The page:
Use this URL to cite or link to this record in EThOS: http://ethos.bl.uk/OrderDetails.do?uin=uk.bl.ethos.599155
Title: Gas permeation through plasma sprayed ceramic coatings
Author: Fox, A. C.
Awarding Body: University of Cambridge
Current Institution: University of Cambridge
Date of Award: 1999
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Abstract:
This work has addressed the gas transport rate and mechanism through plasma sprayed coatings. This is of particular interest for thermal barrier coatings (TBCs) and solid oxide fuel cell electrodes. Deposits of ZrO2 - 8 wt% Y2O3, ZrO2 - 14 wt% Y2O3 and A12O3 have been plasma sprayed under varying conditions. Microstructural studies and density measurements have been carried out to characterise the porosity content and microcrack distribution. Crystallographic phase analysis and Young's Modulus measurements have also carried out. The gas permeability of each specimen has been measured at temperatures up to 600°C. These measurements involve a thin disc of the coating being sealed over a ceramic tube. A mass flow controller was used to set a constant gas flow rate, and the resulting pressure difference across the coating was measured once steady state had been reached. D'Arcy's Law was then used to determine the specific permeability of each specimen. Measurements were carried out on the coatings using hydrogen, oxygen and nitrogen as the permeating gases. Values of the specific permeability were of the order of 10-16m2 for zirconia coatings and 10-17 m2 for alumina coatings. These results were correlated with microstructural observations via a simple analytical model for gas permeation, based on Percolation Theory. In this model, large pores were treated as isolated cavities with connecting microcracks, predicting a high sensitivity to the density and connectivity of microcracks. Good agreement was obtained between theory and experiment in terms of the magnitude of the permeability. The oxygen flux through the top coat of a TBC has been calculated from the permeability of the coating. Published values of the diffusion coefficient have been used to calculate the oxygen flux by diffusion. These 2 transport mechanisms have been compared and gas permeation has been found to dominate over diffusion at the operating temperatures of a TBC. Oxide growth at the bond coat / top coat interface of a TBC has been shown to be controlled by diffusion through the oxide layer.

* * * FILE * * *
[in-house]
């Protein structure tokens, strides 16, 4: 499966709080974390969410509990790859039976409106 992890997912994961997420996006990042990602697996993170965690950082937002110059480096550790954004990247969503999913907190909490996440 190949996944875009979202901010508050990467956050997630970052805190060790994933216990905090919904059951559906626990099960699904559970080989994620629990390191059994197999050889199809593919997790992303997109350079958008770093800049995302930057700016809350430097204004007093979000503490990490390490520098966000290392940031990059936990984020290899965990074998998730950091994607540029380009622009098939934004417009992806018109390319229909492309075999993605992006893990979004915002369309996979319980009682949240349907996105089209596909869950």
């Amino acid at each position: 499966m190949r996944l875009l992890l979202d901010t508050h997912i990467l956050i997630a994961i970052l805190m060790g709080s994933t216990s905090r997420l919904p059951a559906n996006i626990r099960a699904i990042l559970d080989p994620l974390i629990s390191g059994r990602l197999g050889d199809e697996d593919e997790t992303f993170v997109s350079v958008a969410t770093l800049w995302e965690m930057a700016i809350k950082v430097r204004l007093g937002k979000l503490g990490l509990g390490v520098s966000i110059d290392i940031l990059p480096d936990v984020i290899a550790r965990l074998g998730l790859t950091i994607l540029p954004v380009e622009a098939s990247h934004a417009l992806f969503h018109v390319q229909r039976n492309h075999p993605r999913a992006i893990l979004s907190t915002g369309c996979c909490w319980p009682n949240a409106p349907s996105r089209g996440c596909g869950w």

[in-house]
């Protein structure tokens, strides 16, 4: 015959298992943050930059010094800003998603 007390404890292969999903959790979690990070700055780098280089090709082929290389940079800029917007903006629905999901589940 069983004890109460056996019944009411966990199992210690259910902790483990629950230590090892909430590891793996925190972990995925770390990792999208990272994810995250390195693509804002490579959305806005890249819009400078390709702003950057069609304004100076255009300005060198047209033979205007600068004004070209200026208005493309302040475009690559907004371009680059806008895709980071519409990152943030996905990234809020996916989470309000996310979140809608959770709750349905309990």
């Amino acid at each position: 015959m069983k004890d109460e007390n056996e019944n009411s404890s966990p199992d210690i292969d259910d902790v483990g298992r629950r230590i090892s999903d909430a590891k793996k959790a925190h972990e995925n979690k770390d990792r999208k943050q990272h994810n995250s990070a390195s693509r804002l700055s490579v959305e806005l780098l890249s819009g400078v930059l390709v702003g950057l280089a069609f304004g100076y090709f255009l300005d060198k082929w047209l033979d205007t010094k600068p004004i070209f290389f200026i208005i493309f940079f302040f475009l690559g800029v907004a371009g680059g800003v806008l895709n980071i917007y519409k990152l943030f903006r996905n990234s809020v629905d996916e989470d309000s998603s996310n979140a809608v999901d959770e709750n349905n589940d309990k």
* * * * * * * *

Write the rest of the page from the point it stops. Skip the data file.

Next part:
Supervisor: Not available Sponsor: Not available
Qualification Name: Thesis (Ph.D.) Qualification Level: Doctoral
EThOS ID: uk.bl.ethos.599155  DOI: Not available
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